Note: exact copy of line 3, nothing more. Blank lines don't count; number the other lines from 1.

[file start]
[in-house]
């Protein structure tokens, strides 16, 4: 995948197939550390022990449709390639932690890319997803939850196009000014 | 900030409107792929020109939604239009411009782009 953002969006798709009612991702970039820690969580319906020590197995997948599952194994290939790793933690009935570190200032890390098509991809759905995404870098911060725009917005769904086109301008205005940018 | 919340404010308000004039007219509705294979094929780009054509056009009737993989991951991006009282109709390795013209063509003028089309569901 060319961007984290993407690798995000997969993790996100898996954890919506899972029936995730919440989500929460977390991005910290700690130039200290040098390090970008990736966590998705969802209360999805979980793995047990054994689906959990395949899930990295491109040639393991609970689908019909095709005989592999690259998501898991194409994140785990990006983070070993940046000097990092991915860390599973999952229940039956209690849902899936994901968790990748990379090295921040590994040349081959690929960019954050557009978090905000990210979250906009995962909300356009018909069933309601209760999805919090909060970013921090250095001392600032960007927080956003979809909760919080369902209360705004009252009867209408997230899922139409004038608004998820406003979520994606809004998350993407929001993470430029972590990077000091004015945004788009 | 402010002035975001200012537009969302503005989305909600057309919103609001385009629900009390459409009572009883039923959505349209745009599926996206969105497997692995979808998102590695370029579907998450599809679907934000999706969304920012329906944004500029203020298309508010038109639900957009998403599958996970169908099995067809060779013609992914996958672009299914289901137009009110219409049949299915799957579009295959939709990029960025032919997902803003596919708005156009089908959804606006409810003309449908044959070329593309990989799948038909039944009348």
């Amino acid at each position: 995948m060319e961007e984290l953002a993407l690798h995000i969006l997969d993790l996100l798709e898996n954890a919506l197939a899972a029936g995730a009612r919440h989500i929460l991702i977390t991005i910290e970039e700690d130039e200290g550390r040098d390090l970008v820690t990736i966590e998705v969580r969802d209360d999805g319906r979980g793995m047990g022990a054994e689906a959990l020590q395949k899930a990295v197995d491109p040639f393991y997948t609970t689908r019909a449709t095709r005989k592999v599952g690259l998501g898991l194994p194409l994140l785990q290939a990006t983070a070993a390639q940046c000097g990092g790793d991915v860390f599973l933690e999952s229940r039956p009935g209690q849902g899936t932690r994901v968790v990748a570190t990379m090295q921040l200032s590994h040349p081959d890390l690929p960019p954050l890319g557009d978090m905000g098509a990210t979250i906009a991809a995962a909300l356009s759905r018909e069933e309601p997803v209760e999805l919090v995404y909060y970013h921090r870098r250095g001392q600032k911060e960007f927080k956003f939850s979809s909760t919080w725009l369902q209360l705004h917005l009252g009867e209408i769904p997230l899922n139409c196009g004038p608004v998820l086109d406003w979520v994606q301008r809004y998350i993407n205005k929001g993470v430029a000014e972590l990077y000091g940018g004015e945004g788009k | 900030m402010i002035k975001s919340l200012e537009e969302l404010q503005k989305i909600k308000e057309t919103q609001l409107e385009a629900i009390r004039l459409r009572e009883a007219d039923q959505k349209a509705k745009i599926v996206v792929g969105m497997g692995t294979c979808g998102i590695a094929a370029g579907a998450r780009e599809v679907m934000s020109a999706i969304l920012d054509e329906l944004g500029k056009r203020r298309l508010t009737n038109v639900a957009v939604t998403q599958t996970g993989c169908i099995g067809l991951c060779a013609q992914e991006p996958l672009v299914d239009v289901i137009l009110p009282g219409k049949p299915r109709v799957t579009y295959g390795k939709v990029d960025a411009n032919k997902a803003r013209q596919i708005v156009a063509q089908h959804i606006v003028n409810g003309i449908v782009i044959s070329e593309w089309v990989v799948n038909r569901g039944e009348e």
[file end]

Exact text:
């Amino acid at each position: 995948m060319e961007e984290l953002a993407l690798h995000i969006l997969d993790l996100l798709e898996n954890a919506l197939a899972a029936g995730a009612r919440h989500i929460l991702i977390t991005i910290e970039e700690d130039e200290g550390r040098d390090l970008v820690t990736i966590e998705v969580r969802d209360d999805g319906r979980g793995m047990g022990a054994e689906a959990l020590q395949k899930a990295v197995d491109p040639f393991y997948t609970t689908r019909a449709t095709r005989k592999v599952g690259l998501g898991l194994p194409l994140l785990q290939a990006t983070a070993a390639q940046c000097g990092g790793d991915v860390f599973l933690e999952s229940r039956p009935g209690q849902g899936t932690r994901v968790v990748a570190t990379m090295q921040l200032s590994h040349p081959d890390l690929p960019p954050l890319g557009d978090m905000g098509a990210t979250i906009a991809a995962a909300l356009s759905r018909e069933e309601p997803v209760e999805l919090v995404y909060y970013h921090r870098r250095g001392q600032k911060e960007f927080k956003f939850s979809s909760t919080w725009l369902q209360l705004h917005l009252g009867e209408i769904p997230l899922n139409c196009g004038p608004v998820l086109d406003w979520v994606q301008r809004y998350i993407n205005k929001g993470v430029a000014e972590l990077y000091g940018g004015e945004g788009k | 900030m402010i002035k975001s919340l200012e537009e969302l404010q503005k989305i909600k308000e057309t919103q609001l409107e385009a629900i009390r004039l459409r009572e009883a007219d039923q959505k349209a509705k745009i599926v996206v792929g969105m497997g692995t294979c979808g998102i590695a094929a370029g579907a998450r780009e599809v679907m934000s020109a999706i969304l920012d054509e329906l944004g500029k056009r203020r298309l508010t009737n038109v639900a957009v939604t998403q599958t996970g993989c169908i099995g067809l991951c060779a013609q992914e991006p996958l672009v299914d239009v289901i137009l009110p009282g219409k049949p299915r109709v799957t579009y295959g390795k939709v990029d960025a411009n032919k997902a803003r013209q596919i708005v156009a063509q089908h959804i606006v003028n409810g003309i449908v782009i044959s070329e593309w089309v990989v799948n038909r569901g039944e009348e």